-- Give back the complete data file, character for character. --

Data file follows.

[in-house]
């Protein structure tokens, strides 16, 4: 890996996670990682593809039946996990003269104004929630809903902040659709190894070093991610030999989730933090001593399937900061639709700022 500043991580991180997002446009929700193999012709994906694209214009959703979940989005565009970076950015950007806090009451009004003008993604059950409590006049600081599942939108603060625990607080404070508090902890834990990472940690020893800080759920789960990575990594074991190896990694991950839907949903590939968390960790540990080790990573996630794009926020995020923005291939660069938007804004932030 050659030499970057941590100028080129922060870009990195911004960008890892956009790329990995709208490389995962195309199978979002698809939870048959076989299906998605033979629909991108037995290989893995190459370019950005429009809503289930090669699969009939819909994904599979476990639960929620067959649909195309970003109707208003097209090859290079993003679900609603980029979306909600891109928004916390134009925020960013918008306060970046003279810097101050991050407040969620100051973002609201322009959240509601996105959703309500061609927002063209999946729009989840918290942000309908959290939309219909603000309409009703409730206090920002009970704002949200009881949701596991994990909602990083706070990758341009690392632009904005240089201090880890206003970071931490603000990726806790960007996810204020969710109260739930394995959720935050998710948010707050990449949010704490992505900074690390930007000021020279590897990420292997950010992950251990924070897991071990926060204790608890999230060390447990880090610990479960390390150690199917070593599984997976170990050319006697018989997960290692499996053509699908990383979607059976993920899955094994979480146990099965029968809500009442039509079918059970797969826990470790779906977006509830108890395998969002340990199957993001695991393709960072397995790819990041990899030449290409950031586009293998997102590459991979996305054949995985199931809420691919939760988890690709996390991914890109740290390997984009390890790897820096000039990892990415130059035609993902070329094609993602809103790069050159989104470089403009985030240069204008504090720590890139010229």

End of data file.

[in-house]
């Protein structure tokens, strides 16, 4: 890996996670990682593809039946996990003269104004929630809903902040659709190894070093991610030999989730933090001593399937900061639709700022 500043991580991180997002446009929700193999012709994906694209214009959703979940989005565009970076950015950007806090009451009004003008993604059950409590006049600081599942939108603060625990607080404070508090902890834990990472940690020893800080759920789960990575990594074991190896990694991950839907949903590939968390960790540990080790990573996630794009926020995020923005291939660069938007804004932030 050659030499970057941590100028080129922060870009990195911004960008890892956009790329990995709208490389995962195309199978979002698809939870048959076989299906998605033979629909991108037995290989893995190459370019950005429009809503289930090669699969009939819909994904599979476990639960929620067959649909195309970003109707208003097209090859290079993003679900609603980029979306909600891109928004916390134009925020960013918008306060970046003279810097101050991050407040969620100051973002609201322009959240509601996105959703309500061609927002063209999946729009989840918290942000309908959290939309219909603000309409009703409730206090920002009970704002949200009881949701596991994990909602990083706070990758341009690392632009904005240089201090880890206003970071931490603000990726806790960007996810204020969710109260739930394995959720935050998710948010707050990449949010704490992505900074690390930007000021020279590897990420292997950010992950251990924070897991071990926060204790608890999230060390447990880090610990479960390390150690199917070593599984997976170990050319006697018989997960290692499996053509699908990383979607059976993920899955094994979480146990099965029968809500009442039509079918059970797969826990470790779906977006509830108890395998969002340990199957993001695991393709960072397995790819990041990899030449290409950031586009293998997102590459991979996305054949995985199931809420691919939760988890690709996390991914890109740290390997984009390890790897820096000039990892990415130059035609993902070329094609993602809103790069050159989104470089403009985030240069204008504090720590890139010229």